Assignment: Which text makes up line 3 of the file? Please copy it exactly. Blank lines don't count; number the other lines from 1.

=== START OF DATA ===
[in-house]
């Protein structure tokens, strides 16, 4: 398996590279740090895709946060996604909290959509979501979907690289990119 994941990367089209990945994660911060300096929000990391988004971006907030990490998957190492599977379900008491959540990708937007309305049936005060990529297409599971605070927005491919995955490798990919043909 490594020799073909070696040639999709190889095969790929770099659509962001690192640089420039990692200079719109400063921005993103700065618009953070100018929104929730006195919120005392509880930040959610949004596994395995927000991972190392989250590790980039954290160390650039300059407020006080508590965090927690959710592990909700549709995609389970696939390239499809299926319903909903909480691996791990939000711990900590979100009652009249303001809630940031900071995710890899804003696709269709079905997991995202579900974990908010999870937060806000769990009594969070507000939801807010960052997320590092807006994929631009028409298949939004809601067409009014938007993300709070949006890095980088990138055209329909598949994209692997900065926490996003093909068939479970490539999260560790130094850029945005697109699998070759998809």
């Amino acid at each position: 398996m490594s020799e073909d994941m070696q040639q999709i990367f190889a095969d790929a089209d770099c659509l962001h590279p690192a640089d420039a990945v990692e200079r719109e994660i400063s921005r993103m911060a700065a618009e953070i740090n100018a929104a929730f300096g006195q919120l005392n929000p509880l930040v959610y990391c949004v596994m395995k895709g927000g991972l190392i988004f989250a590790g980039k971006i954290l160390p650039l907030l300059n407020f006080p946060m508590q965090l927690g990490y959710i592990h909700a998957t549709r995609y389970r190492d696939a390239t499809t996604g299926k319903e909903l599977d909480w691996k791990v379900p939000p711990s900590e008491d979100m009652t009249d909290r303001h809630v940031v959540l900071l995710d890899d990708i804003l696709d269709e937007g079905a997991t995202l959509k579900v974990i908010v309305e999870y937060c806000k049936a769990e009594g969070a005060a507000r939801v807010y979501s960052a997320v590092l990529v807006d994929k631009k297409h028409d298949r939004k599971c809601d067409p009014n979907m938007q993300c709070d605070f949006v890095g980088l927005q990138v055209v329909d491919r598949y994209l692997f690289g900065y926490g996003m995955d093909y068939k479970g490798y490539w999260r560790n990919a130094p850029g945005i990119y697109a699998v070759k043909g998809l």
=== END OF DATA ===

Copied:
């Amino acid at each position: 398996m490594s020799e073909d994941m070696q040639q999709i990367f190889a095969d790929a089209d770099c659509l962001h590279p690192a640089d420039a990945v990692e200079r719109e994660i400063s921005r993103m911060a700065a618009e953070i740090n100018a929104a929730f300096g006195q919120l005392n929000p509880l930040v959610y990391c949004v596994m395995k895709g927000g991972l190392i988004f989250a590790g980039k971006i954290l160390p650039l907030l300059n407020f006080p946060m508590q965090l927690g990490y959710i592990h909700a998957t549709r995609y389970r190492d696939a390239t499809t996604g299926k319903e909903l599977d909480w691996k791990v379900p939000p711990s900590e008491d979100m009652t009249d909290r303001h809630v940031v959540l900071l995710d890899d990708i804003l696709d269709e937007g079905a997991t995202l959509k579900v974990i908010v309305e999870y937060c806000k049936a769990e009594g969070a005060a507000r939801v807010y979501s960052a997320v590092l990529v807006d994929k631009k297409h028409d298949r939004k599971c809601d067409p009014n979907m938007q993300c709070d605070f949006v890095g980088l927005q990138v055209v329909d491919r598949y994209l692997f690289g900065y926490g996003m995955d093909y068939k479970g490798y490539w999260r560790n990919a130094p850029g945005i990119y697109a699998v070759k043909g998809l």